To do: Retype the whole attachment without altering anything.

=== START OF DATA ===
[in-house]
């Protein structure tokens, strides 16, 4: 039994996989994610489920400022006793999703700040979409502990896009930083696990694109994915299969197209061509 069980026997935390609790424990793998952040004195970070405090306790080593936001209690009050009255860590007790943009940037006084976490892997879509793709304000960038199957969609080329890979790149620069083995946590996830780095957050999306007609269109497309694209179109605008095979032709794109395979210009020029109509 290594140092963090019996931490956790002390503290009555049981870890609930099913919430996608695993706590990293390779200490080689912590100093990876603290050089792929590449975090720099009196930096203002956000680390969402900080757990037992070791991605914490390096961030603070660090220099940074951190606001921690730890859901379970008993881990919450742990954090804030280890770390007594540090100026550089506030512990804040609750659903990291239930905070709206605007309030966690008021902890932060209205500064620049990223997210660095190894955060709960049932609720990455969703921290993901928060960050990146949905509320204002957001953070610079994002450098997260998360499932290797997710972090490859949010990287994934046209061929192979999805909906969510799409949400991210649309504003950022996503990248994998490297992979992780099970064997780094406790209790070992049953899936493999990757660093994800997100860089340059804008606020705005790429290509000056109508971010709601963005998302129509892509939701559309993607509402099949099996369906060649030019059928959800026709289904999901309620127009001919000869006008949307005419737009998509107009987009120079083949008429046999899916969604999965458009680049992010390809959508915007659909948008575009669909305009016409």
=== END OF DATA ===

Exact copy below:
[in-house]
């Protein structure tokens, strides 16, 4: 039994996989994610489920400022006793999703700040979409502990896009930083696990694109994915299969197209061509 069980026997935390609790424990793998952040004195970070405090306790080593936001209690009050009255860590007790943009940037006084976490892997879509793709304000960038199957969609080329890979790149620069083995946590996830780095957050999306007609269109497309694209179109605008095979032709794109395979210009020029109509 290594140092963090019996931490956790002390503290009555049981870890609930099913919430996608695993706590990293390779200490080689912590100093990876603290050089792929590449975090720099009196930096203002956000680390969402900080757990037992070791991605914490390096961030603070660090220099940074951190606001921690730890859901379970008993881990919450742990954090804030280890770390007594540090100026550089506030512990804040609750659903990291239930905070709206605007309030966690008021902890932060209205500064620049990223997210660095190894955060709960049932609720990455969703921290993901928060960050990146949905509320204002957001953070610079994002450098997260998360499932290797997710972090490859949010990287994934046209061929192979999805909906969510799409949400991210649309504003950022996503990248994998490297992979992780099970064997780094406790209790070992049953899936493999990757660093994800997100860089340059804008606020705005790429290509000056109508971010709601963005998302129509892509939701559309993607509402099949099996369906060649030019059928959800026709289904999901309620127009001919000869006008949307005419737009998509107009987009120079083949008429046999899916969604999965458009680049992010390809959508915007659909948008575009669909305009016409």